The Foreign Ministry Building Complex is located on No. 6 Taman Pejambon Street in Central Jakarta. It is built around the historic Gedung Pancasila, which used to host the Dutch colonial assembly (the Volksraad) and the BPUPK committee during the Japanese occupation, as well as the Gedung Garuda next door, which used to host the Council of the Indies (the Raad van Indie).

Even though not part of the Foreign Ministry Building Complex, the historic Societeit Concordia Bandung, better known as the Asian-African Conference Museum or the Merdeka Building in Bandung, is maintained and organized under the Foreign Ministry.[29]

1971 Construction

The construction of current modern structures first began on 7 January 1971 during the tenure of Foreign Minister Adam Malik. The buildings were designed by a team of architects from Perentjana Djaja. During this phase, four different structure was refurbished or completed:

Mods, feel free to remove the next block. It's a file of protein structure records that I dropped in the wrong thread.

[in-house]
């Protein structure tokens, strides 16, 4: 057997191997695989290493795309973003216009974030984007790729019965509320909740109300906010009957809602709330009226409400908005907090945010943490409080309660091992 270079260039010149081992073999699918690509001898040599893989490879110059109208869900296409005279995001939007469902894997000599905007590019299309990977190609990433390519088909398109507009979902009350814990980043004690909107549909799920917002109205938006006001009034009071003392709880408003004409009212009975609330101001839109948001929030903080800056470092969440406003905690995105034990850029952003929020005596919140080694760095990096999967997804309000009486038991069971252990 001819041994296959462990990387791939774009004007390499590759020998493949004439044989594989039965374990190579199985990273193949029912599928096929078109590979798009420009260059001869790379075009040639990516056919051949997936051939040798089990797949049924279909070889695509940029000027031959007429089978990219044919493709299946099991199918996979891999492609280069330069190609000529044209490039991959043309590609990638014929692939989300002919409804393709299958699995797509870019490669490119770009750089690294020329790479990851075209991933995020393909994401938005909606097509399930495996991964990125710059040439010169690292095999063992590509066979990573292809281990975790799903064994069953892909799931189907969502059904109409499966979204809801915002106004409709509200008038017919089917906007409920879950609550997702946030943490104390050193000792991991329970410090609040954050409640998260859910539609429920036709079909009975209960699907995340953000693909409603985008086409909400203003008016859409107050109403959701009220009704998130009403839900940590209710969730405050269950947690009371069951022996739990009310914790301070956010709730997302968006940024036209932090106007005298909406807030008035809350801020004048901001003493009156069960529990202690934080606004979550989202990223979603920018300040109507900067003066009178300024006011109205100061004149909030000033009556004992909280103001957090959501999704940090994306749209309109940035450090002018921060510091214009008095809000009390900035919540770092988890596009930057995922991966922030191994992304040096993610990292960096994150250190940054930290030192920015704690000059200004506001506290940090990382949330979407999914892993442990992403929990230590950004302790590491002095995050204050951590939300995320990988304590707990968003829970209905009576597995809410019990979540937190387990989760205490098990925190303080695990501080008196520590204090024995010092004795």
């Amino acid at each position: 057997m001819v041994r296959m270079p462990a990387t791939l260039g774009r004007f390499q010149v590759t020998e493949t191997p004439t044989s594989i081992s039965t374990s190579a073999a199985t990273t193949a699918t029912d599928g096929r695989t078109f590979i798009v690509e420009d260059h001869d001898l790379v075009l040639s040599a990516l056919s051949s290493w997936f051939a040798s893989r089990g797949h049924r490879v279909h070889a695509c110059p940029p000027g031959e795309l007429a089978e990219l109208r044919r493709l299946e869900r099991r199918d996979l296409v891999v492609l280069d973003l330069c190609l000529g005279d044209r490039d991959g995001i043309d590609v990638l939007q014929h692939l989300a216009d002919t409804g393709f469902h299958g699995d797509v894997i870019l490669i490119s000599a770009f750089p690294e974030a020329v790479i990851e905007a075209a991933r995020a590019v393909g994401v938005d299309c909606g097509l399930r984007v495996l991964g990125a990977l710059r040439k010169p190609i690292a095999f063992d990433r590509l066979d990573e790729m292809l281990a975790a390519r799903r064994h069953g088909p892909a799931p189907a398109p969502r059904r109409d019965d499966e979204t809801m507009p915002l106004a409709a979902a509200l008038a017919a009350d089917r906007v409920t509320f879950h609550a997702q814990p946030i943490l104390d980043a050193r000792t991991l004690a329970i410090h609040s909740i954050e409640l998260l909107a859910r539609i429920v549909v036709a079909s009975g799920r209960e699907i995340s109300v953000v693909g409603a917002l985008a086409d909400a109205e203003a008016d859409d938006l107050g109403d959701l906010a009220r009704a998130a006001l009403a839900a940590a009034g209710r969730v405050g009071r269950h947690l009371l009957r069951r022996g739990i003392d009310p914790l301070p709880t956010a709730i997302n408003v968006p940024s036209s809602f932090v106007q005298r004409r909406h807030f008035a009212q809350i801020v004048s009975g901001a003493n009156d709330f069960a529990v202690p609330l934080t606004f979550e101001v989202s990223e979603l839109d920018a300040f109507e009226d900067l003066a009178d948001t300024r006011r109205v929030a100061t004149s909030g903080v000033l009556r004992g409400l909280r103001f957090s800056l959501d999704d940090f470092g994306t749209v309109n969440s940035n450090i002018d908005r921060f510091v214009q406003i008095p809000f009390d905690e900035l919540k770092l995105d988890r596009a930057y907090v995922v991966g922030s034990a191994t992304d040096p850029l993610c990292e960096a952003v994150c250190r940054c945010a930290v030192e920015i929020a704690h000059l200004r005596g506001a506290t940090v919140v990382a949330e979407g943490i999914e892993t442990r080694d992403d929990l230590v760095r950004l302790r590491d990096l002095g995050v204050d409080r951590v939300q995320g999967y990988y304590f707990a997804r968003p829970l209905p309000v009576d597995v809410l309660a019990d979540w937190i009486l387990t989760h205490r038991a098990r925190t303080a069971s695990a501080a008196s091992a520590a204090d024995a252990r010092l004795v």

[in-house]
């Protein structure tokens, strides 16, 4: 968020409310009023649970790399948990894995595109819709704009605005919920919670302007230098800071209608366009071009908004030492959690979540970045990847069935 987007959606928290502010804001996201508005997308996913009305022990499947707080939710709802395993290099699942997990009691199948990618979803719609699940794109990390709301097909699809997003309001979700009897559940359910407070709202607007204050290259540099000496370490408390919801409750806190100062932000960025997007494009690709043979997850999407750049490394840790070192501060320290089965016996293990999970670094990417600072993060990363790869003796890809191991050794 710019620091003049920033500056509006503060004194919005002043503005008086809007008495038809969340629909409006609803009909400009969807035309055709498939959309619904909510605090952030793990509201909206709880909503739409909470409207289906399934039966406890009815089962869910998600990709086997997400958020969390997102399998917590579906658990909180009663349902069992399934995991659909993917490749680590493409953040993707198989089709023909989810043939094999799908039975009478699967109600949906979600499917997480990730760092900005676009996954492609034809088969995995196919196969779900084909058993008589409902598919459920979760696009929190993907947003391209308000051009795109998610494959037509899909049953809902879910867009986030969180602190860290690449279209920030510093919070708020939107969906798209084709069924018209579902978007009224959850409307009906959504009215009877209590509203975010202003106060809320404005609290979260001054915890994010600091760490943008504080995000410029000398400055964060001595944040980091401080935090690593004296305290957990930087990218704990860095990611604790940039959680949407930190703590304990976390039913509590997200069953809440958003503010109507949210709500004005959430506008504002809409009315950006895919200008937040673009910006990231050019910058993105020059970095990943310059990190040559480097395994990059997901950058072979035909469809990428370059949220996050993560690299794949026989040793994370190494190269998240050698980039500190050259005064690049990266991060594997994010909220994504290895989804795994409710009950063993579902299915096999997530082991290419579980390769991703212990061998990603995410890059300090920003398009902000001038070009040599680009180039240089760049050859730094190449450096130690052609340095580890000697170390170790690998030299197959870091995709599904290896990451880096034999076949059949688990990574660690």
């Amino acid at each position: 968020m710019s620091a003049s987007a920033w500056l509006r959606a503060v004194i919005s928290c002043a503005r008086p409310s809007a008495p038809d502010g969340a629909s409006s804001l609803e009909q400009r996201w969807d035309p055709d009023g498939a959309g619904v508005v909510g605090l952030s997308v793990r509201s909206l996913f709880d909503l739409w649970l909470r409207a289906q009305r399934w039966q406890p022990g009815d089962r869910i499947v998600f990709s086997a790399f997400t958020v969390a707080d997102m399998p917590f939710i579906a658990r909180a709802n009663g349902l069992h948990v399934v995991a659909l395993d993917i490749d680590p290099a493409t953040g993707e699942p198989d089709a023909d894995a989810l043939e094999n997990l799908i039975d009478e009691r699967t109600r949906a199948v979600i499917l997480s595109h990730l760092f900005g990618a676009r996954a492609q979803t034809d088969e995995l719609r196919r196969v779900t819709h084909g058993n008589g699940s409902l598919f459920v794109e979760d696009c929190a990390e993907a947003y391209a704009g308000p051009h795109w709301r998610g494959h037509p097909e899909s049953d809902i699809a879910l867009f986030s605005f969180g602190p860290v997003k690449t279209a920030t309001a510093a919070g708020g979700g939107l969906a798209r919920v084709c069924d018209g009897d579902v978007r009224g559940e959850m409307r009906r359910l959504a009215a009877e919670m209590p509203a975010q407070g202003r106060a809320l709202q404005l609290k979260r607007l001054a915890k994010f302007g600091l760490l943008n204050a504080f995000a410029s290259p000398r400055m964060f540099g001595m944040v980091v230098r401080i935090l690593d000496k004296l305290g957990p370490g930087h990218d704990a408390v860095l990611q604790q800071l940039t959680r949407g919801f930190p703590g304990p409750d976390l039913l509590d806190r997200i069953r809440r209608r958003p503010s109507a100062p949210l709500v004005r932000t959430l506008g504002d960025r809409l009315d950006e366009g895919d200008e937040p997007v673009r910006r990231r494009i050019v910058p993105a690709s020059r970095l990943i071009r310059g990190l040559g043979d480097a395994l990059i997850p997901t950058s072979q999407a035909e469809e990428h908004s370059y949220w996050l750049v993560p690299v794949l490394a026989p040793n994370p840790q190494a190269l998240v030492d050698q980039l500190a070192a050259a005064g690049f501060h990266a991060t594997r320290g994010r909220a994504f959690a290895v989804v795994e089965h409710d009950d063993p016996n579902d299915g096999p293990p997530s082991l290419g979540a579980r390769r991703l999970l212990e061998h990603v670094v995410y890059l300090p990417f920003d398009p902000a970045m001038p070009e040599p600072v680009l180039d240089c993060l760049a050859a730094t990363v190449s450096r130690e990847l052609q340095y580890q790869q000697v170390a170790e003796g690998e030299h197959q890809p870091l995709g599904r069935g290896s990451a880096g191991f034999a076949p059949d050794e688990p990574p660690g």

By 1975, all construction and refurbishment project has been completed. The project was jointly executed by PT. Hutama Karya and PT. Moeladi, with a budget of IDR 2.5 billion per August 1972. President Soeharto and Foreign Minister Adam Malik officially inaugurate the Foreign Ministry Building Complex on 19 August 1975, the 30th Anniversary of the Ministry of Foreign Affairs.[30]

1988 Fire

On the early hours of 10 November 1988, a fire broke out in the East Wing and the Main Building. Firefighters managed to put the fire under control in an hour, with around ten offices heavily damaged. Several agendas of the Ministry have to move their venue or be cancelled.